Fig. 7. Gouge-shuped silicon needle.



The presented fabrication method allows high needle densities, see Fig.5, with excellent uniformity across the wafer surface. Other needle tip designs can be achieved by changing the design of the slot. Two examples of the many possibilities are shown: Fig. 6 shows a design with a curved shape, while Fig. 7 shows a hollow chisel.

The authors would like to express their great appreciation of the surpassing SEM skills of Bert Otter.

REFERENCES [ 11 Needle process and geometry: Patent pending

[2] L. Lin, A.P. Pisano, and R.S. Muller, Silicon processed microneedles, Proc. 7th Int. Conf. Solid-state Sensors and Actuators (Transducers’93), June 7-10, 1993, Yokohama, Japan, p.237. [3] J.D. Zahn, N.H. Talbot, D. Liepmann, A.P. Pisano, Microfabricated Polysilicon Microneedles for Minimally Invasive Biomedical Devices, Biomedical Microdevices, 2, 2000, p.295. [4] K.S. Lebouitz and A.P. Pisano, Microneedles and microlancets fabricated using SO1 wafers and isotropic etching, in: Microstructures and microfabrication systems IV, Electrochem. SOC. Proc. 98-14, 1998, p.235. [5] S. Henry, D.V. McAllister, M. Allen, and M. Prausnitz, Micromachined needles for the transdennal delivery of drugs, Proc. IEEE Workshop MEMS, Jan. 25-29, 1998, Heidelberg, Germany, p.494. [6] K. Chun,G. Hashiguchi, H. Toshiyoshi, H. Fujita, Y. Kikuchi, J. Ishikawa, Y. Murakami and E. Tamiya, An array of hollow microcapillaries for the controlled injection of genetic materials into animal/plant cells, Proc. IEEE Conf. MEMS, Jan. 17-21, 1999, Orlando FL, p.406. [7] B. Stoeber and D. Liepmann, Two Dimensional Arrays of Out-of-Plane Needles, Proc. ASME MEMS Div., 2000 IMECE, vol. 1 p.355. [8] T.R. Albrecht, S. Akamine, T.E. Carver and C.F. Quate, Microfabrication of styli for the atomic force microscope, J. Vac. Sci. Technol. A8, 1990, p.3386. 191 A.J. Nijdam, J.G.E. Gardeniers, J.W. Berenschot, E. van Veenendaal, J. van Suchtelen and M. Elwenspoek, Znfluence of the angle between etched (near) S i { l l l } surjkes and the substrate orientation on the underetch rate during anisotropic wet-chemical etching of silicon, J. Micromech. Microeng. 11, 2001, p. 499.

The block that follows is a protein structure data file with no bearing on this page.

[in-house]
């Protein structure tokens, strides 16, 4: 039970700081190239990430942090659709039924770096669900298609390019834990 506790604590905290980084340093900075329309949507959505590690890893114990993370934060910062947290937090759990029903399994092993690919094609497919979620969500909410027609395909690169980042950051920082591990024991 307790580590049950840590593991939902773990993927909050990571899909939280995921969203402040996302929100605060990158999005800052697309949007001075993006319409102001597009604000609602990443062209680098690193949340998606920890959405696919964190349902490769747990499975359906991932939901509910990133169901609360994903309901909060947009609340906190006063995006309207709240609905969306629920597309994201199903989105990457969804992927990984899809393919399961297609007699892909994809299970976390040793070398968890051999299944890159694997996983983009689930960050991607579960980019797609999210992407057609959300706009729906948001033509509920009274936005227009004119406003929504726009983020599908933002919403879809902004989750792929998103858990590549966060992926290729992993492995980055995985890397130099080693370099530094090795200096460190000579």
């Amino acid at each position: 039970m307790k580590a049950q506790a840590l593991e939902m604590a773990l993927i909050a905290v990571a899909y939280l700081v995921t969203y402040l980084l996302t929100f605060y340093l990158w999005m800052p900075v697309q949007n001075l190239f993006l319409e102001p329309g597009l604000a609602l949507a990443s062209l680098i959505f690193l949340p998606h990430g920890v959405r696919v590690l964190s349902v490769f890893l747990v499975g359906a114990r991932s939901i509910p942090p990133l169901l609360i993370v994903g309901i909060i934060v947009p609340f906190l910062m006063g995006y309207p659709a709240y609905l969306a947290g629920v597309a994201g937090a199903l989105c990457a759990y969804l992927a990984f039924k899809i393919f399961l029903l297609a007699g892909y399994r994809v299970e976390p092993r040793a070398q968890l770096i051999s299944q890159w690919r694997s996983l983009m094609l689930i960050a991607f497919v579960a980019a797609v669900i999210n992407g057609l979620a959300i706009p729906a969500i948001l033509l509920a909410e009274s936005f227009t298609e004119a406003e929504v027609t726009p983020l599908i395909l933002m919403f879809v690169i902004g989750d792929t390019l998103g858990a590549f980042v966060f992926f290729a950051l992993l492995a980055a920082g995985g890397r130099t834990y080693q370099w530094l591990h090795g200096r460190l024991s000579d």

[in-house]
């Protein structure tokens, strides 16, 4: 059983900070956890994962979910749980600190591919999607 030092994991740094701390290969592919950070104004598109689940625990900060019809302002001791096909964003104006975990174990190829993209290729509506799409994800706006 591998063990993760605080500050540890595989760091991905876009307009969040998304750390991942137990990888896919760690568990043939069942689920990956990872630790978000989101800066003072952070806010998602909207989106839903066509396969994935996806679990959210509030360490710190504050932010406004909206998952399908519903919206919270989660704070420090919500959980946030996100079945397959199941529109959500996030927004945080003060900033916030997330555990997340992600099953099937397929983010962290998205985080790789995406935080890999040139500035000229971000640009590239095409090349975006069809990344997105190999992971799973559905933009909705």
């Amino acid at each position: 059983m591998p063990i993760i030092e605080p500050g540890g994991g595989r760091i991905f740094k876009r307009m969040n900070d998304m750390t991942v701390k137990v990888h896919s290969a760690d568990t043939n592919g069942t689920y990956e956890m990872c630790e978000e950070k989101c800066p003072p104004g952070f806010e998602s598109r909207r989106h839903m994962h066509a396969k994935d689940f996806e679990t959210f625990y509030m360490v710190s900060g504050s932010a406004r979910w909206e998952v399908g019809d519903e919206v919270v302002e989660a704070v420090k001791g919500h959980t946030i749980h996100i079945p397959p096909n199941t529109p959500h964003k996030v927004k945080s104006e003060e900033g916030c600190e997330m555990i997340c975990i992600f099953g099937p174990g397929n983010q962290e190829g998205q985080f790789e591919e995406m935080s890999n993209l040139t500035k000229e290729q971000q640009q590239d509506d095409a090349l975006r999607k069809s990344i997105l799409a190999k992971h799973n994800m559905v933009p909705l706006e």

PERFORMANCE TESTS The performance of the needles was tested. A first test on a potato demonstrated that juices from the vegetable are drawn into the needle by capillary forces. This is an important feature of the device offering great potential for future applications, since liquid withdrawal can be achieved without external pumping means. Similar results were obtained from a test on human skin. Blood was easily withdrawn from the body, and puncture of the skin was found to be painless and without any remaining damage (Fig.8). None of the needles failed during puncture or withdrawal.

Fig.8.Blood sampling, using an array of needles. (white spots are droplets of blood)

CONCLUSIONS An improved design and versatile reproducible fabrication process for hollow micro needles [ l ] with proper mechanical strength and sharpness to be applied for painless transdermal transfer of blood were presented. Tests have shown that capillary forces draw the blood into the needle, reducing the need for external pumping means. Future research will focus on the connection of a complete micro system for blood analysis to the needle chip.